Intention Is The Mother Of Necessity


The relationship between science and scientists is very much like love to a lover, or crystal meth to the new Mr. Howell on the reimagined “MTV’s Gilligan’s Island.”

He smacked the palm of his hand firmly against his forehead hard. It sounded like a firm seven year bitch slap. The reason for this violent act of self-infliction was unknown, but this was certain. It hurt. Kevin Ridiculous was at the peak of frustration, and it was of his own making. He was one of those jack-of-all-trades, and master of nothing. This is not to say he was useless, but in comparison to his peers, he was. He put too much pressure on himself for all the wrong reasons. This, as well as his addiction to morphine, was what prevented him from success.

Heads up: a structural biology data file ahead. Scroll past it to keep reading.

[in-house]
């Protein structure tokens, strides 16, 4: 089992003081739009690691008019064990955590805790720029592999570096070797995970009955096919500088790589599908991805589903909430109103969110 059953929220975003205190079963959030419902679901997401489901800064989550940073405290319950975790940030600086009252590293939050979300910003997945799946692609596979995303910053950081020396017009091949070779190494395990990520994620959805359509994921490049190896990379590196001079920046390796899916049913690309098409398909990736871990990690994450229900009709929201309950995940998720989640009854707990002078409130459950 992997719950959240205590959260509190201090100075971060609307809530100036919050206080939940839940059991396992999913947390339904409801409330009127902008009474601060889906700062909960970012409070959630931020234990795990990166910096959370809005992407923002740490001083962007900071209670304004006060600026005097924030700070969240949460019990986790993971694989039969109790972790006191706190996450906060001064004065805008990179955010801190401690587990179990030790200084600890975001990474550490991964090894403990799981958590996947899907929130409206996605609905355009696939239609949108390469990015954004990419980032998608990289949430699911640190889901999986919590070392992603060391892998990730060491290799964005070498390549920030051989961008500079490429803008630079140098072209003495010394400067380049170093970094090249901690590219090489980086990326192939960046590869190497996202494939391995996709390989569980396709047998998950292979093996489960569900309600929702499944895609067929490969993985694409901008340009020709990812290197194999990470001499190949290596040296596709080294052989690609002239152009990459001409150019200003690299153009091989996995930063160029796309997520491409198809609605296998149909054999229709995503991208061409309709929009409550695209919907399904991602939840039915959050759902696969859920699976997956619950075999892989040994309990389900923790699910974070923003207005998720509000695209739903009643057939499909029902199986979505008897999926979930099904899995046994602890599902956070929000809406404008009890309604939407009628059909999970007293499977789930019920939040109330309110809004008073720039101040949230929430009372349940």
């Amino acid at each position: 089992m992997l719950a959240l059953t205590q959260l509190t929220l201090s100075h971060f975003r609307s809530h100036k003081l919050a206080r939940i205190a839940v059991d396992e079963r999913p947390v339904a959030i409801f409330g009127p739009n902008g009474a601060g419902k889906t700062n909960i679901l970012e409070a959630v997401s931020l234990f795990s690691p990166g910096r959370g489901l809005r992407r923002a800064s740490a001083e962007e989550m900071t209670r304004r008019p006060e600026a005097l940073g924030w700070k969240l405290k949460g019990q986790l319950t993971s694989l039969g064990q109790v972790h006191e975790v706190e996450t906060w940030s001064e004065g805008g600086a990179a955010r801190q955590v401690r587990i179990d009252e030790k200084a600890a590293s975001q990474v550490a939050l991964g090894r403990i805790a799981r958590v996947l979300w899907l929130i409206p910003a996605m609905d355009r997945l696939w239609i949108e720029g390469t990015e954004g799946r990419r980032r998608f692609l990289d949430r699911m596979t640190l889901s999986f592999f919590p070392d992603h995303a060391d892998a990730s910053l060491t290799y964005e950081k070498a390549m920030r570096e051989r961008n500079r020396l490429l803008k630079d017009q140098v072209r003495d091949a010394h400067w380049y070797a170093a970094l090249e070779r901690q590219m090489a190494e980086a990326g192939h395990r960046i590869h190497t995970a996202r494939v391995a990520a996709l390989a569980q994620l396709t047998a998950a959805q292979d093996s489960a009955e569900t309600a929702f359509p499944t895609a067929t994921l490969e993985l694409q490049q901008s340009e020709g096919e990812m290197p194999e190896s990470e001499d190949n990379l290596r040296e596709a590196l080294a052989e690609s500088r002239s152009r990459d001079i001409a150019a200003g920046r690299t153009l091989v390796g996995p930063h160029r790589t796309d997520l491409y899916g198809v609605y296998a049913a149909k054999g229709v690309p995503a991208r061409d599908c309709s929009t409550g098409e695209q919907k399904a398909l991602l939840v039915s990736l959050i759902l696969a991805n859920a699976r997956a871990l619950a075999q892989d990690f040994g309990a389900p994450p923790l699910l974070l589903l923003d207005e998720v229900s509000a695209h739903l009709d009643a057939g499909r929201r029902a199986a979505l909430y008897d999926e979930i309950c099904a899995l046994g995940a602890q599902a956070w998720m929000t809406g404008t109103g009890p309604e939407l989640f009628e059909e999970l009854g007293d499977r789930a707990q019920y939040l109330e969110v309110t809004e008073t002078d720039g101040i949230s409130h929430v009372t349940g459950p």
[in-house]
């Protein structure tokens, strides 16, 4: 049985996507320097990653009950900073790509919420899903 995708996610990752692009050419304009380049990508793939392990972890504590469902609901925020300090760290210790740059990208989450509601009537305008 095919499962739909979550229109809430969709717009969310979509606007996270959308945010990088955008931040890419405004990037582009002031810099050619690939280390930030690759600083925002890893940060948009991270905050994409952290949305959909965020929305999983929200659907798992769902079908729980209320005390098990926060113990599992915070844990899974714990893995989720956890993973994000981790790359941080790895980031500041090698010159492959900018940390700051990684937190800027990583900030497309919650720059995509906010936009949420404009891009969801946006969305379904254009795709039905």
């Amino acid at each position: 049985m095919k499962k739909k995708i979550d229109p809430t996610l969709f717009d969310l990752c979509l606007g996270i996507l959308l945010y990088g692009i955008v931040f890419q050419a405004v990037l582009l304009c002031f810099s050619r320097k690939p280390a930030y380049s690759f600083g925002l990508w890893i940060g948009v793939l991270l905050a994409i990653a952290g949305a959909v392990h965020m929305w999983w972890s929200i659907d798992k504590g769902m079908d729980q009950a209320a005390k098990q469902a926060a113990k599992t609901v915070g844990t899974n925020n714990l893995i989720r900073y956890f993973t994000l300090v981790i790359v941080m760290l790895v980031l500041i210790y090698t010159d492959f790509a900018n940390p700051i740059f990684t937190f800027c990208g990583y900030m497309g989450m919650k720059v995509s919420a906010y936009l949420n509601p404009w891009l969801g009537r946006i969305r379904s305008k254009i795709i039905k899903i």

He wanted so much more than what he had: higher status, a steady paycheck and someone to love. Instead, he had nothing. No status, no job, and a profound sense of loneliness, the kind that makes you cry uncontrollably, while over-thinking your inner and outer ugliness.

Stress was wreaking havoc on his health. One of the many pimples on his nose played host to another pimple. His stomach burned with ulcers. His right ear was bleeding from trying to scratch an itch with a jagged pencil.

Kevin had inadvertently discovered the cure for cancer. Any other person would be mad with pride, but not Kevin. He was trying to figure out how to save face, for in actuality, his original intent was to invent a true all-in-one remote control.

The answer to his dilemma became as plain as invisible ink reappearing on onion-skinned paper. He would tell one lie after another, and ultimately claim that he meant to cure cancer. Little would he realize that when untruths combine with a moral conscience, stress will increase wildly and exponentially. None of this mattered, for he had just found a big chunk of morphine, which must have belonged to his apprentice.

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